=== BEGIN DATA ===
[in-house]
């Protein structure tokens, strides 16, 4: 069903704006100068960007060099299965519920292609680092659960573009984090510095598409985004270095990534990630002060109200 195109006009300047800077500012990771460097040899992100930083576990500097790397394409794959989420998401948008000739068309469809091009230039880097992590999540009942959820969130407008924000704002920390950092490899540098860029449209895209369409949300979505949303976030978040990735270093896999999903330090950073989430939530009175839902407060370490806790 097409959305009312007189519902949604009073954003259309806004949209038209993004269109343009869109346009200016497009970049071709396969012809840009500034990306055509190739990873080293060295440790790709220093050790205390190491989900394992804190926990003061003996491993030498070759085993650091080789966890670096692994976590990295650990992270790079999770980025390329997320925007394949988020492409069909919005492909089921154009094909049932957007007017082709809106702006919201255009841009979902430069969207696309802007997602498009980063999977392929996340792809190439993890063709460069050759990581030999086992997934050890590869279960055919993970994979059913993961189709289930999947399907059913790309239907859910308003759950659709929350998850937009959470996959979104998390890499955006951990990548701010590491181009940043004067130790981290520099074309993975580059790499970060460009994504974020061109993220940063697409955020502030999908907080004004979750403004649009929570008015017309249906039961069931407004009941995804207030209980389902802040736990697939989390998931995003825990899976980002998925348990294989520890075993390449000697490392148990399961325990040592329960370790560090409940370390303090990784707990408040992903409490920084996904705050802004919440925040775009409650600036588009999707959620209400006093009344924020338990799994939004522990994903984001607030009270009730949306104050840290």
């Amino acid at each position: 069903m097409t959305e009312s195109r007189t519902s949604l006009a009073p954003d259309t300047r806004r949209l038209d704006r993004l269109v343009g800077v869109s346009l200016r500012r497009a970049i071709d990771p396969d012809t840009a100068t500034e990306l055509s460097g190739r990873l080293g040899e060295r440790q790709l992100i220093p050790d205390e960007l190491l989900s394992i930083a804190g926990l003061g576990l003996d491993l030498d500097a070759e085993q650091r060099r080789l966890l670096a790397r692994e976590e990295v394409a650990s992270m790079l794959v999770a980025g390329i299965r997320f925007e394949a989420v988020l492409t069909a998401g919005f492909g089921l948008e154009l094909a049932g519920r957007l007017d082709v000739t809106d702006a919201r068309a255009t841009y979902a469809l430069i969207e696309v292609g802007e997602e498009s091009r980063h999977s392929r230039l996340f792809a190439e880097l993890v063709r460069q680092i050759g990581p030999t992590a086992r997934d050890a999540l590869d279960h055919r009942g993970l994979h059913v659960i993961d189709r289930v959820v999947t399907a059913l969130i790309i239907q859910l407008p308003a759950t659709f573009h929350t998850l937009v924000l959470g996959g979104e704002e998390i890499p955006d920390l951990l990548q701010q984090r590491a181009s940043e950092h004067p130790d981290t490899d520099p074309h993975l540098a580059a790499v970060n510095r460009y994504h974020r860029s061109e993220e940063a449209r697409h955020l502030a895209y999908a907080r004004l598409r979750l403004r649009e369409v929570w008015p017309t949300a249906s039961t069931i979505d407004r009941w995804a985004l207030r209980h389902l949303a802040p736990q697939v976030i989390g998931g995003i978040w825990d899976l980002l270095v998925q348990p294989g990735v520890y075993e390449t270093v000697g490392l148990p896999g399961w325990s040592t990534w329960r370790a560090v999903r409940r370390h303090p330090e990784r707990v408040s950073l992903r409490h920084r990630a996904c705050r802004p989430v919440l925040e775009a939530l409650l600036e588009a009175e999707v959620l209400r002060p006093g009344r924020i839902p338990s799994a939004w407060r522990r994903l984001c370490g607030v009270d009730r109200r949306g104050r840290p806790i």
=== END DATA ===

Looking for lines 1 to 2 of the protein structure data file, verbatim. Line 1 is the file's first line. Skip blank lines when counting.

[in-house]
């Protein structure tokens, strides 16, 4: 069903704006100068960007060099299965519920292609680092659960573009984090510095598409985004270095990534990630002060109200 195109006009300047800077500012990771460097040899992100930083576990500097790397394409794959989420998401948008000739068309469809091009230039880097992590999540009942959820969130407008924000704002920390950092490899540098860029449209895209369409949300979505949303976030978040990735270093896999999903330090950073989430939530009175839902407060370490806790 097409959305009312007189519902949604009073954003259309806004949209038209993004269109343009869109346009200016497009970049071709396969012809840009500034990306055509190739990873080293060295440790790709220093050790205390190491989900394992804190926990003061003996491993030498070759085993650091080789966890670096692994976590990295650990992270790079999770980025390329997320925007394949988020492409069909919005492909089921154009094909049932957007007017082709809106702006919201255009841009979902430069969207696309802007997602498009980063999977392929996340792809190439993890063709460069050759990581030999086992997934050890590869279960055919993970994979059913993961189709289930999947399907059913790309239907859910308003759950659709929350998850937009959470996959979104998390890499955006951990990548701010590491181009940043004067130790981290520099074309993975580059790499970060460009994504974020061109993220940063697409955020502030999908907080004004979750403004649009929570008015017309249906039961069931407004009941995804207030209980389902802040736990697939989390998931995003825990899976980002998925348990294989520890075993390449000697490392148990399961325990040592329960370790560090409940370390303090990784707990408040992903409490920084996904705050802004919440925040775009409650600036588009999707959620209400006093009344924020338990799994939004522990994903984001607030009270009730949306104050840290």